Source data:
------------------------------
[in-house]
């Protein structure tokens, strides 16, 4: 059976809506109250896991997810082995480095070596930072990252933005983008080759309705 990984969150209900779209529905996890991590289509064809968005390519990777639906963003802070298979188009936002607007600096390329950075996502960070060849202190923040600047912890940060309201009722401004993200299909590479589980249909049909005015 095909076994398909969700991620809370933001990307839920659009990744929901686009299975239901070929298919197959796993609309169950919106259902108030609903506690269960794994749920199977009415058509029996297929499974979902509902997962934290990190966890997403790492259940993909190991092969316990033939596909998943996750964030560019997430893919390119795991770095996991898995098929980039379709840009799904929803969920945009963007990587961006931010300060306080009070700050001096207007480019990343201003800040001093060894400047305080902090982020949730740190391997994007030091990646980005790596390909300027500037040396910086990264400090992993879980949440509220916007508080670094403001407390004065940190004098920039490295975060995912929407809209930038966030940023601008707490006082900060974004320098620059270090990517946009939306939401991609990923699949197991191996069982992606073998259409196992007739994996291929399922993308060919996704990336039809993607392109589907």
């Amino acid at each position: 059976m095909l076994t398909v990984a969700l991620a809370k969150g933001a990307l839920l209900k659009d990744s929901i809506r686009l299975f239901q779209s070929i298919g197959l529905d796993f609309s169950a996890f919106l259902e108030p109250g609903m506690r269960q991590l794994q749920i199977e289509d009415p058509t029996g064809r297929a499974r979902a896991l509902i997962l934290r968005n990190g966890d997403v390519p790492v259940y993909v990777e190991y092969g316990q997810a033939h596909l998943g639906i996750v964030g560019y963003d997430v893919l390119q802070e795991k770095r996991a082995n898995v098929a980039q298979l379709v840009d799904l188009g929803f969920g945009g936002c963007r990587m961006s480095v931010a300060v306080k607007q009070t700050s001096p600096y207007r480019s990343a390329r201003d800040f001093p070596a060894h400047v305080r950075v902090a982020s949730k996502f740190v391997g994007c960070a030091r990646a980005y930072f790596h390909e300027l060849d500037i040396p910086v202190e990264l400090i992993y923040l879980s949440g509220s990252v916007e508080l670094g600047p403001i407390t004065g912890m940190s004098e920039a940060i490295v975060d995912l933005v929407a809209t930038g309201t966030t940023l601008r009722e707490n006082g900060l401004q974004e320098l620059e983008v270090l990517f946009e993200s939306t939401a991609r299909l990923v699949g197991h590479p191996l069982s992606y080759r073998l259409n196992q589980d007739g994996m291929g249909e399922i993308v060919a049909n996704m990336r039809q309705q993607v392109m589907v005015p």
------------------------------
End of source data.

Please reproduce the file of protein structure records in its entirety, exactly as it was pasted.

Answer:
[in-house]
């Protein structure tokens, strides 16, 4: 059976809506109250896991997810082995480095070596930072990252933005983008080759309705 990984969150209900779209529905996890991590289509064809968005390519990777639906963003802070298979188009936002607007600096390329950075996502960070060849202190923040600047912890940060309201009722401004993200299909590479589980249909049909005015 095909076994398909969700991620809370933001990307839920659009990744929901686009299975239901070929298919197959796993609309169950919106259902108030609903506690269960794994749920199977009415058509029996297929499974979902509902997962934290990190966890997403790492259940993909190991092969316990033939596909998943996750964030560019997430893919390119795991770095996991898995098929980039379709840009799904929803969920945009963007990587961006931010300060306080009070700050001096207007480019990343201003800040001093060894400047305080902090982020949730740190391997994007030091990646980005790596390909300027500037040396910086990264400090992993879980949440509220916007508080670094403001407390004065940190004098920039490295975060995912929407809209930038966030940023601008707490006082900060974004320098620059270090990517946009939306939401991609990923699949197991191996069982992606073998259409196992007739994996291929399922993308060919996704990336039809993607392109589907």
């Amino acid at each position: 059976m095909l076994t398909v990984a969700l991620a809370k969150g933001a990307l839920l209900k659009d990744s929901i809506r686009l299975f239901q779209s070929i298919g197959l529905d796993f609309s169950a996890f919106l259902e108030p109250g609903m506690r269960q991590l794994q749920i199977e289509d009415p058509t029996g064809r297929a499974r979902a896991l509902i997962l934290r968005n990190g966890d997403v390519p790492v259940y993909v990777e190991y092969g316990q997810a033939h596909l998943g639906i996750v964030g560019y963003d997430v893919l390119q802070e795991k770095r996991a082995n898995v098929a980039q298979l379709v840009d799904l188009g929803f969920g945009g936002c963007r990587m961006s480095v931010a300060v306080k607007q009070t700050s001096p600096y207007r480019s990343a390329r201003d800040f001093p070596a060894h400047v305080r950075v902090a982020s949730k996502f740190v391997g994007c960070a030091r990646a980005y930072f790596h390909e300027l060849d500037i040396p910086v202190e990264l400090i992993y923040l879980s949440g509220s990252v916007e508080l670094g600047p403001i407390t004065g912890m940190s004098e920039a940060i490295v975060d995912l933005v929407a809209t930038g309201t966030t940023l601008r009722e707490n006082g900060l401004q974004e320098l620059e983008v270090l990517f946009e993200s939306t939401a991609r299909l990923v699949g197991h590479p191996l069982s992606y080759r073998l259409n196992q589980d007739g994996m291929g249909e399922i993308v060919a049909n996704m990336r039809q309705q993607v392109m589907v005015p």